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Letter to Walt Whitman

Vaughan, Frederick B. Letter to Walt Whitman. 1860.

This letter from Fred Vaughan to Walt Whitman was sent on March 25, 1860.

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Your letter in answer to my note came to hand this a.m. I was very glad to hear from you, Walt, and hope you will continue to write often while you stay in Boston. It will be a good way for you to pass some leisure time as I do not doubt you will have plenty of it on your hands.

Walt, I am glad, very glad, you have got things fairly squared. I do not care so much about the style the book comes out in. I want to see it out and have no doubt the style, writing, etc. will be no disgrace to Boston. You know I have always had a very high opinion of the people of the City of Notions.

I have not seen any of the folks up town, but they will undoubtedly be very glad of your success.

You are well off in Boston this weather, Walt. I cannot see across the streets. The dust is moving in a dense mass through the streets as dust in no other city but NY can move. —It is actually sickening.

I want you to look closely into the Municipal affairs of Boston, and comparing them with those of New York, give me the conclusion you arrive at regarding their respective good and bad qualities. --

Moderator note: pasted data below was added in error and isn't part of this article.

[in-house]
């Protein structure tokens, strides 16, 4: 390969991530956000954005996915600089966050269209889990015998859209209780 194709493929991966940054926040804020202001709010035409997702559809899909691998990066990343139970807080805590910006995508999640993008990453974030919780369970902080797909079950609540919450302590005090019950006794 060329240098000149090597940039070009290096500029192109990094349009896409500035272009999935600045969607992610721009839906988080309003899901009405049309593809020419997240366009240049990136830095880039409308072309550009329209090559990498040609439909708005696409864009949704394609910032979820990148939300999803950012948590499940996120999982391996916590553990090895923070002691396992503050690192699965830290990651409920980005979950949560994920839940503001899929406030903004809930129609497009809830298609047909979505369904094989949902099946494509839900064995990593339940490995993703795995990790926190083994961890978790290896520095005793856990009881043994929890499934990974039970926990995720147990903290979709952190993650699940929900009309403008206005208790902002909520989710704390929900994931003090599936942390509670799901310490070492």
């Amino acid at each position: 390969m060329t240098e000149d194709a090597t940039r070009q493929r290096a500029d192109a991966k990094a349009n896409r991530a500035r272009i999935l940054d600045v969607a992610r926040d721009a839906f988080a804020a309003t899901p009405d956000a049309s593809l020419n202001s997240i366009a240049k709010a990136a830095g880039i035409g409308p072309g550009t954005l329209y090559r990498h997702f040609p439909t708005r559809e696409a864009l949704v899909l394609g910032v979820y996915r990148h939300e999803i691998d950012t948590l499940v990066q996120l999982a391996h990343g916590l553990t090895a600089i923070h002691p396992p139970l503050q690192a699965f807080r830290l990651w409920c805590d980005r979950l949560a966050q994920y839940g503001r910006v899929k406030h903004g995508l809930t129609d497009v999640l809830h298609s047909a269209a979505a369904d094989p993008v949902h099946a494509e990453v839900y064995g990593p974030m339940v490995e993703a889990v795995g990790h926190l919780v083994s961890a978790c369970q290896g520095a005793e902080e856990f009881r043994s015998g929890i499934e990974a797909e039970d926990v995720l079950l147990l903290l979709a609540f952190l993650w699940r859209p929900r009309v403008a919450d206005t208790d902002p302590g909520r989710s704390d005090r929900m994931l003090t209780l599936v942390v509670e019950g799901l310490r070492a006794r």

If you want to form the acquaintance of any Boston Stage men, get on one of those stages running to Charlestown Bridge, or Chelsea Ferry, & enquire for Charley Hollis or Ed Morgan, mention my name, and introduce yourself as my friend. –

I am obliged to you for your kind offer of sending me a few of the sheets in advance of Publication, and hope you will not forget it.—

Bob and I had quite a long walk together in Central Park last Sunday. We talked much of you, and in anticipation had some long, long strolls together in the Park this summer. It is a noble place, and Boston can no longer point exultingly to their common as the finest park in America.

By the way, what do you think of the common?

I must go out, good bye,


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